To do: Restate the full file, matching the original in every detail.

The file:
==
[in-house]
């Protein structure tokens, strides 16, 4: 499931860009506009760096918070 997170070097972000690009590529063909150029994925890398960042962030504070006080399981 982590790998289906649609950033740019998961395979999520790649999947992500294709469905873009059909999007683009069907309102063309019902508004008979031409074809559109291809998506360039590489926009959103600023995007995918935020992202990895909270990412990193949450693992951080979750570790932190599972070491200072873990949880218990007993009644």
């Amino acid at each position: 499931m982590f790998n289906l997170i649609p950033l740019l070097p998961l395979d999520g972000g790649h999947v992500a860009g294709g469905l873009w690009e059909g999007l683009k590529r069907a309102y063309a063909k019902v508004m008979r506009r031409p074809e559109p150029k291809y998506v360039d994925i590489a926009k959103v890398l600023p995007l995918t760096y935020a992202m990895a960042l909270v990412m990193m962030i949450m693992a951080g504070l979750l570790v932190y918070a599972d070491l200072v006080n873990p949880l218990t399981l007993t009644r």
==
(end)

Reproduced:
[in-house]
């Protein structure tokens, strides 16, 4: 499931860009506009760096918070 997170070097972000690009590529063909150029994925890398960042962030504070006080399981 982590790998289906649609950033740019998961395979999520790649999947992500294709469905873009059909999007683009069907309102063309019902508004008979031409074809559109291809998506360039590489926009959103600023995007995918935020992202990895909270990412990193949450693992951080979750570790932190599972070491200072873990949880218990007993009644």
């Amino acid at each position: 499931m982590f790998n289906l997170i649609p950033l740019l070097p998961l395979d999520g972000g790649h999947v992500a860009g294709g469905l873009w690009e059909g999007l683009k590529r069907a309102y063309a063909k019902v508004m008979r506009r031409p074809e559109p150029k291809y998506v360039d994925i590489a926009k959103v890398l600023p995007l995918t760096y935020a992202m990895a960042l909270v990412m990193m962030i949450m693992a951080g504070l979750l570790v932190y918070a599972d070491l200072v006080n873990p949880l218990t399981l007993t009644r």